It’s not enough to just ride the social responsibility bandwagon. More than ever, people are paying attention to how companies are legitimately putting action behind their words. People don’t want to just hear that you’re doing something, they want to see it and they want to believe it. They want authenticity. Yes, you’re doing a wonderful thing, which should be shared. But in an age where people’s BS meters are finely tuned, it can be very easy to go from lauded to vilified. If you don’t believe social responsibility is a necessity for your company, then how do you expect consumers to believe it?
The most authentic social responsibility programs are ones that make sense and are natural integrations for your company. Simple. Be thoughtful and think about what programs can align with your company’s mission and values.
Look no further than Patagonia, the outdoor apparel brand, as an example of a company that beautifully blends its company values with its social responsibility program. Knowing that clothes and the production that goes into making clothes have a huge impact on the planet, Patagonia is committed to making high-quality clothes with recycled materials. They also promote fair and safe labor conditions for their workers and even started the Sustainable Apparel Coalition in 2010. As an outdoor apparel company with an audience of people that love exploring the planet just as much as they love preserving it, this is a natural integration for Patagonia and one that resonates authentically with people.
This may seem obvious but take a clear stance. There isn’t room for fence straddlers when it comes to social responsibility. You’re not going to please everyone and frankly, most people are tired of brands that even attempt a panacea approach when it comes to social responsibility.
The words are written right there on the digital wall of Dr. Bronner’s, the soap and personal care products producer, website: “We are responsible for ourselves but also each other, and as we grow, we must grow responsibly.” Anyone purchasing Dr. Bronner’s knows that they are a company dedicated to doing right by the environment, their customers, and their employees. Dr. Bronner’s six cosmic principles include independent third-party certifications to ensure their products are of the highest ecological and social sustainability standards, a commitment to near-zero waste, a “mindful and humble use of earth’s gifts,” and ethical sourcing.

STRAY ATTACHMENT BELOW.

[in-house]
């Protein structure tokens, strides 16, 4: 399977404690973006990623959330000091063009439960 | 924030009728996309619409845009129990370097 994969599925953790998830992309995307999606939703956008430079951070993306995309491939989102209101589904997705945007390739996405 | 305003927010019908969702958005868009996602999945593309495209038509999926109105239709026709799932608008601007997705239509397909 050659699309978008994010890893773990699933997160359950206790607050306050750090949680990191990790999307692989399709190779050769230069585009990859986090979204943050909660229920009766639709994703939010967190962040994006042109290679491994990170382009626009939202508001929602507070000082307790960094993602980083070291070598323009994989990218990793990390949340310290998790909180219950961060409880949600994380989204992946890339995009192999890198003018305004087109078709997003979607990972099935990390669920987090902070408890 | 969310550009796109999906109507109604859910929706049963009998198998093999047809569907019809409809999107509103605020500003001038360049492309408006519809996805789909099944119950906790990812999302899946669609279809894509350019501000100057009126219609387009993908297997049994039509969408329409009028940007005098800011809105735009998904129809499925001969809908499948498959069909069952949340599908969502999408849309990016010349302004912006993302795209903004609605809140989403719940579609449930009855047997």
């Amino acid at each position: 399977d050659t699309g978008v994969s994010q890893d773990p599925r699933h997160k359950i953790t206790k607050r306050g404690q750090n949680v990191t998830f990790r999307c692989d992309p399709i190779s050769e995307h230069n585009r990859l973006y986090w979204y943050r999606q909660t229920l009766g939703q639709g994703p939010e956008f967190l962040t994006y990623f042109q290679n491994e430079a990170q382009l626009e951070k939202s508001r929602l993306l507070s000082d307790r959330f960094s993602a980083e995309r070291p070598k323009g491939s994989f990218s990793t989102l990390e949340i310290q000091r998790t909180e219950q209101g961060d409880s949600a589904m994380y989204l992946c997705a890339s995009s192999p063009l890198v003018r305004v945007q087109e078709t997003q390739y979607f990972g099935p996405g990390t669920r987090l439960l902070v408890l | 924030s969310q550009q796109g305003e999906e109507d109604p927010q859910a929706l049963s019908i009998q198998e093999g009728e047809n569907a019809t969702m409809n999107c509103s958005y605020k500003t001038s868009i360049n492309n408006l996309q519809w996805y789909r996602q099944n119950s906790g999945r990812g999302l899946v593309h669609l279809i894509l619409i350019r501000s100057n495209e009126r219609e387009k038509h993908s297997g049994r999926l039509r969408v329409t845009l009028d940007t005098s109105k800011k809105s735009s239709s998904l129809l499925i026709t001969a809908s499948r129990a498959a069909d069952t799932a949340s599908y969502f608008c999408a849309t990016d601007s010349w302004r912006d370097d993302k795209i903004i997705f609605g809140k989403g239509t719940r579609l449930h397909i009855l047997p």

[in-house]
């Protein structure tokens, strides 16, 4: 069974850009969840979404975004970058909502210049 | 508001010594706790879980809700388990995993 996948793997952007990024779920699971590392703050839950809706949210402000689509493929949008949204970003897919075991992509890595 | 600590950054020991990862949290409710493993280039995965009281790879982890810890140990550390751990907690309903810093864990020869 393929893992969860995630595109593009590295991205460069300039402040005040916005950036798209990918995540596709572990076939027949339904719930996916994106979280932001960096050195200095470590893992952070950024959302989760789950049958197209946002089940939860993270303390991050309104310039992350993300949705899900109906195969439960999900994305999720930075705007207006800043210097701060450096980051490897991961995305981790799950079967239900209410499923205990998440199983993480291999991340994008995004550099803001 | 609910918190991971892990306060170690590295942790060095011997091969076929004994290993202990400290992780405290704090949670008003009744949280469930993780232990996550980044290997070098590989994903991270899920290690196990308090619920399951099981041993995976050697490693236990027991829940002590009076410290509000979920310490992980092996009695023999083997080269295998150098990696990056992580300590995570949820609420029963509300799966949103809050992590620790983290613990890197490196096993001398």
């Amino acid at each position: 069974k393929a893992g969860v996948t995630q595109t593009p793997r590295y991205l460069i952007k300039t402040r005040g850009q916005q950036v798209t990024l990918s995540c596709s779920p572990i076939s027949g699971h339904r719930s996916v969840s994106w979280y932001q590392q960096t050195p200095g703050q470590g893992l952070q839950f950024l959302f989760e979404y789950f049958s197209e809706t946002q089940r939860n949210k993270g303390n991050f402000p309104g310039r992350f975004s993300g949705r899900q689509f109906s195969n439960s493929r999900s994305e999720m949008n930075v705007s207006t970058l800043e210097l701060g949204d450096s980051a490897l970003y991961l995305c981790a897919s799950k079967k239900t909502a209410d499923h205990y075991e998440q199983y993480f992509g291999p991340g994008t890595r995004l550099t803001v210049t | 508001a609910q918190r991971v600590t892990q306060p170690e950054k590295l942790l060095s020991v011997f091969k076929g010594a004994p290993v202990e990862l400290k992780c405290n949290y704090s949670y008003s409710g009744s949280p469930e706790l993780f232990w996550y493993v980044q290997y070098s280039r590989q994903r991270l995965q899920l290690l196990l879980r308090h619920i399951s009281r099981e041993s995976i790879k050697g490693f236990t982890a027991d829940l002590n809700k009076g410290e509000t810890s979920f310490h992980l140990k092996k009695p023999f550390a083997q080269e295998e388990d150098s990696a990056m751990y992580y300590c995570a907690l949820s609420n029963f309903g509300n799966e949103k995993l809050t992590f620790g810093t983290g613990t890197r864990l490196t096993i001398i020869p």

Clearly laying out their stances, not only helps Dr. Bronner’s to be more authentic, but it also builds a stronger brand affinity with audiences. People connect with brands that align with their beliefs and by being direct in who they are as a company, people can decide for themselves if Dr. Bronner’s is indeed a company that aligns with their own personal values and beliefs.
Klean Kanteen understands that part of developing a social responsibility program that is authentic is to simply do the research to better inform the company’s decisions. After evaluating the source of their emissions, Klean Kanteen installed 216 high-efficiency solar panels at their corporate headquarters. These panels now supply 100% of the building’s electricity and their energy emissions have dropped. While they weren’t able to eliminate all of their GHG energy emissions, they were able to solve for the ones they couldn’t eliminate by purchasing carbon offsets and renewable energy credits. They are also 100% carbon neutral in the manufacture and delivery of their products and made a commitment to the Paris Climate Agreement. Putting that effort into their strategy gave them a deeper perspective from which they could better find inspiration and ideas that make sense for their brand.
Authentic social responsibility is about earnestly caring and using your power as a corporate entity to incite change and build a healthier relationship with the very communities that your company calls home. It’s about being a brand that matters because you are making a positive impression and ensuring that your efforts to be a brand that matters are earnest. Social responsibility is not a quick endeavor, but its impacts are everlasting.